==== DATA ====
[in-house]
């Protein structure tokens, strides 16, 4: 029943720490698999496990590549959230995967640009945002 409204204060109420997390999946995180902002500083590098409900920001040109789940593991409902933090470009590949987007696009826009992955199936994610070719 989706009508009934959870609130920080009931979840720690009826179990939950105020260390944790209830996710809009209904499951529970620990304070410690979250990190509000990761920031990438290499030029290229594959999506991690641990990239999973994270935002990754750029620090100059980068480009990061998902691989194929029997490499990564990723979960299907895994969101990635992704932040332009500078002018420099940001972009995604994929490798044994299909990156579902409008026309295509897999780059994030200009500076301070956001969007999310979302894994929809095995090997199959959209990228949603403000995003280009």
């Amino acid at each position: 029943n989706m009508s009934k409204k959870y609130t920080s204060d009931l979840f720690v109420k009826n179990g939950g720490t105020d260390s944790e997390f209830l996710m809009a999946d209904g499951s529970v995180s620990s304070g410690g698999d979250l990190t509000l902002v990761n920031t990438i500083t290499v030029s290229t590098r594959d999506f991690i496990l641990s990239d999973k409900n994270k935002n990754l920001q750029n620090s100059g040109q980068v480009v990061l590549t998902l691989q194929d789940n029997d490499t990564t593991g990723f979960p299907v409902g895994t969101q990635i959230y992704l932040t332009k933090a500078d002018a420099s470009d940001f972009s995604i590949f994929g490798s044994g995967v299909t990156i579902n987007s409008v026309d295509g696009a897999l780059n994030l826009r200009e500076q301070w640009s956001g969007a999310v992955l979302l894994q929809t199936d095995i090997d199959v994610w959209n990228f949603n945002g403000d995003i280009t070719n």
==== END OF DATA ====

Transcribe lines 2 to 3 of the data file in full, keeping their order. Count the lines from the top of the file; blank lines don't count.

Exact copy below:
């Protein structure tokens, strides 16, 4: 029943720490698999496990590549959230995967640009945002 409204204060109420997390999946995180902002500083590098409900920001040109789940593991409902933090470009590949987007696009826009992955199936994610070719 989706009508009934959870609130920080009931979840720690009826179990939950105020260390944790209830996710809009209904499951529970620990304070410690979250990190509000990761920031990438290499030029290229594959999506991690641990990239999973994270935002990754750029620090100059980068480009990061998902691989194929029997490499990564990723979960299907895994969101990635992704932040332009500078002018420099940001972009995604994929490798044994299909990156579902409008026309295509897999780059994030200009500076301070956001969007999310979302894994929809095995090997199959959209990228949603403000995003280009």
């Amino acid at each position: 029943n989706m009508s009934k409204k959870y609130t920080s204060d009931l979840f720690v109420k009826n179990g939950g720490t105020d260390s944790e997390f209830l996710m809009a999946d209904g499951s529970v995180s620990s304070g410690g698999d979250l990190t509000l902002v990761n920031t990438i500083t290499v030029s290229t590098r594959d999506f991690i496990l641990s990239d999973k409900n994270k935002n990754l920001q750029n620090s100059g040109q980068v480009v990061l590549t998902l691989q194929d789940n029997d490499t990564t593991g990723f979960p299907v409902g895994t969101q990635i959230y992704l932040t332009k933090a500078d002018a420099s470009d940001f972009s995604i590949f994929g490798s044994g995967v299909t990156i579902n987007s409008v026309d295509g696009a897999l780059n994030l826009r200009e500076q301070w640009s956001g969007a999310v992955l979302l894994q929809t199936d095995i090997d199959v994610w959209n990228f949603n945002g403000d995003i280009t070719n």